Lantau butterfly haven under threat

Local | Flora Chung 15 Jul 2016

Green groups fear that two rare butterfly species in Hong Kong will be threatened as the government starts developing Lantau Island - the butterflies' newly found habitat.

Environmentalists found 84 species of butterflies in Sha Lo Wan, San Shek Wan and Shum Wat between May and July, which represent one-third of all butterflies in Hong Kong.

Lexias pardalis and Notocrypta paralysos are rarely seen. Lexias was first discovered in the territory in 2008.

Sin Kar-wah, environmental affairs manager of Green Power, said Lexias pardalis had been spotted only a few times in recent years, so it was hard to find where they lived. Sin said the fact that more than 20 of them were discovered together this time showed that they have already settled and reproduced in the three places on Lantau Island, which have become their biggest habitat. He said Sha Lo Wan, San Shek Wan and Shum Wat are lowland forests and haven't been developed yet.

The area is close to North Lantau Country Park and the connected upland and lowland environment helps to conserve the natural environment, and therefore there are a lot of butterflies living there.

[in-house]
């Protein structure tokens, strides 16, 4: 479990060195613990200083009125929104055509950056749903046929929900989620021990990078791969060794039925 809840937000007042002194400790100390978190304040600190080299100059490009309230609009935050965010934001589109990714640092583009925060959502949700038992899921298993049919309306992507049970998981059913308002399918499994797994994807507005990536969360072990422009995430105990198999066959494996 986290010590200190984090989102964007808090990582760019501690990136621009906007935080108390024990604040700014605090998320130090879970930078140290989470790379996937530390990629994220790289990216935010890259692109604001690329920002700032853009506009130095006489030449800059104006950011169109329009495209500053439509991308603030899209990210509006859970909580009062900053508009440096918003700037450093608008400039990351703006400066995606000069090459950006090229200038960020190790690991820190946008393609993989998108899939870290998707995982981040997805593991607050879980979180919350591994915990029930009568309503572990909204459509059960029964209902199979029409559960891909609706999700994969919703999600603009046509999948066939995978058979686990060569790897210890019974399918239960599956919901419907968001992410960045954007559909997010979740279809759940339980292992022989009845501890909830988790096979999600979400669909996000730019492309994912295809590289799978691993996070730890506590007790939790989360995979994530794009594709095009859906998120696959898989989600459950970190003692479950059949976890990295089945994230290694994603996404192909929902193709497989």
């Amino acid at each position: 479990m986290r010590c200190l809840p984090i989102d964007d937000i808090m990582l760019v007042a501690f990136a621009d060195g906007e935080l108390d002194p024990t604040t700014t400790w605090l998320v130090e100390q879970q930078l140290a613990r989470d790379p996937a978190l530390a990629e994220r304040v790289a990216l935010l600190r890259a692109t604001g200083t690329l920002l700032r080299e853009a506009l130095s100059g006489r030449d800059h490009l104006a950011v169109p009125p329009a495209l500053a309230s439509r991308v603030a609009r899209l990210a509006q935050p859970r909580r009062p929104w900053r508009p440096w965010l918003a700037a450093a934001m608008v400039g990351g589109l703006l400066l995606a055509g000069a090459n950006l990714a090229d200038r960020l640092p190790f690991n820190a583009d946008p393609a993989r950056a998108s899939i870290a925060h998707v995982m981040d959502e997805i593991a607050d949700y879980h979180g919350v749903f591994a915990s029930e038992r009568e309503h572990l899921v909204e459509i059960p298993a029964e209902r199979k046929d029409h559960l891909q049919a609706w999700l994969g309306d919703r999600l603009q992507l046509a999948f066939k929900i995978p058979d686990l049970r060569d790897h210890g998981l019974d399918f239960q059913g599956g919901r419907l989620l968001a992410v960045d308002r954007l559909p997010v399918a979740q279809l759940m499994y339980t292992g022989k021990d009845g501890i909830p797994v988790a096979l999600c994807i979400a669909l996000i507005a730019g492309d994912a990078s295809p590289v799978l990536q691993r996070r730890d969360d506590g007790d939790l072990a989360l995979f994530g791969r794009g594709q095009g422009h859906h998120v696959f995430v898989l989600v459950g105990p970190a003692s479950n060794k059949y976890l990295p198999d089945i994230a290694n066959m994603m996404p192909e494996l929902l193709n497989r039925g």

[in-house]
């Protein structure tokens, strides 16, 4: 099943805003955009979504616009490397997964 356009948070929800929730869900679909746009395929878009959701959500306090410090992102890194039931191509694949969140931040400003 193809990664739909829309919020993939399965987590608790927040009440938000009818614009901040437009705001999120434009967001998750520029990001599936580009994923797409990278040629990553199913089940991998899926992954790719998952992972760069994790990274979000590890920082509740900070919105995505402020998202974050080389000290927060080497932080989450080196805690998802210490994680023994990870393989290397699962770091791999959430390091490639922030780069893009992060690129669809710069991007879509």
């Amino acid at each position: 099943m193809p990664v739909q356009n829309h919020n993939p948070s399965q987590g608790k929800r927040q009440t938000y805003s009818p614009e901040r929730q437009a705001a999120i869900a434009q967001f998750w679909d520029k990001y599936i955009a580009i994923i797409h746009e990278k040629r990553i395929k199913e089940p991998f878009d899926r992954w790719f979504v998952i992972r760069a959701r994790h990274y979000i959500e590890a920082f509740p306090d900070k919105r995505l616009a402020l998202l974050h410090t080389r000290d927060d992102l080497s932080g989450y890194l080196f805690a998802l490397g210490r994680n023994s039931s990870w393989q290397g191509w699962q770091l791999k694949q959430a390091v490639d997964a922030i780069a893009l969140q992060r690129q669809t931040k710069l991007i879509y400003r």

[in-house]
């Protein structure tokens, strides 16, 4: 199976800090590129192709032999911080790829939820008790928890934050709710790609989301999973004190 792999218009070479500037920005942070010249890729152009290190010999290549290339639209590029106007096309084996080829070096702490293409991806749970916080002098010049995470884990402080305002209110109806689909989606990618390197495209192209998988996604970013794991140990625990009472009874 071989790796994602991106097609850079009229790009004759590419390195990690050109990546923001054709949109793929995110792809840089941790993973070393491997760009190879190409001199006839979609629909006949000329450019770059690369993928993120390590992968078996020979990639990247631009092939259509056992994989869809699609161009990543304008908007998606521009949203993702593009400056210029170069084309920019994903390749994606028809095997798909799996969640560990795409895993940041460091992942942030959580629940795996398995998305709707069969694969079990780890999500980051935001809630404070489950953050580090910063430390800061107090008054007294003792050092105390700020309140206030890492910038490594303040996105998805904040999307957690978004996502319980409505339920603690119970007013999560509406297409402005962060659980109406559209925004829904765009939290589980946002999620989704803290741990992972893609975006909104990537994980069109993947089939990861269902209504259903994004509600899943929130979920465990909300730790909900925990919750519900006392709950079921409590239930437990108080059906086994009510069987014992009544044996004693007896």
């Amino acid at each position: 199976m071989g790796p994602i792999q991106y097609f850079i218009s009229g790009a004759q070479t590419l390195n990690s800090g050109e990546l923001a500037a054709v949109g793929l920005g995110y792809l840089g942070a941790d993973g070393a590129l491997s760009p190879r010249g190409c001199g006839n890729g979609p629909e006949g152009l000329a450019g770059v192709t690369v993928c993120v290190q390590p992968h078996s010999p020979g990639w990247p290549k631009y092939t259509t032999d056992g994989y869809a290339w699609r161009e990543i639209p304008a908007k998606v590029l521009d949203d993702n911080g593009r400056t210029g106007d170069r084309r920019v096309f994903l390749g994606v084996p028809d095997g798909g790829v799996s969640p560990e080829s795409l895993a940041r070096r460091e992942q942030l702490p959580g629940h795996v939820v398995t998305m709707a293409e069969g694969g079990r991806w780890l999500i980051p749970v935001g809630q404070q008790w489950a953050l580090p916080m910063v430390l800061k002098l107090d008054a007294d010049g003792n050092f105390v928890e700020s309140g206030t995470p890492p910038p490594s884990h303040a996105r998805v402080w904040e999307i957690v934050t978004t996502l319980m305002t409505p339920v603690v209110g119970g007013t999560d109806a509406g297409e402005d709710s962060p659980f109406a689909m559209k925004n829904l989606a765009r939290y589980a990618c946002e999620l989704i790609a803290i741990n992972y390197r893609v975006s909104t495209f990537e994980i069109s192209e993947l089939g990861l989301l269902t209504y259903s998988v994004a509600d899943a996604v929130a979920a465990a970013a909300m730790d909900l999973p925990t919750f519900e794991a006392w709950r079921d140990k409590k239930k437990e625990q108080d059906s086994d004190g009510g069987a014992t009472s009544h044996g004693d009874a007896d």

The government is planning to publish the blueprint for Lantau development at the end of this year and Sin is worried that construction work will destroy the butterflies' habitats.

"The government has been actively planning to develop Lantau Island in recent years, but we don't see any plans or actions from it to protect the ecology on Lantau, especially butterflies," Sin said.

Large-scale development projects scheduled on Lantau include the Hong Kong-Zhuhai-Macao Bridge Hong Kong Section, Tuen Mun-Chek Lap Kok Link and Tung Chung New Town extension.

He said according to the government's proposal, it is planning to build between Eastern Lantau and the western part of Hong Kong Island a 1,000-hectare artificial island, which will be used for business.

He warned that if, for example, construction work is done to connect the roads on the artificial island with those in Mui Wo, the small communities nearby, such as Pui O and Cheung Sha, will be urbanized, leading to "disastrous damage."

Sin said the number of butterfly species in Hong Kong has remained at 260 in the past eight years. Among the 14 butterfly "hot spots" on Lantau Island, only the ones in Nei Lak Shan, Lo Kei Wan, Mui Wo, Tai O and Shek Mun Kap are covered in the government's statutory plans.

He urged the government to include the three places in its "Development Permission Area Plans" and establish outline zoning plans to prevent them from being developed.

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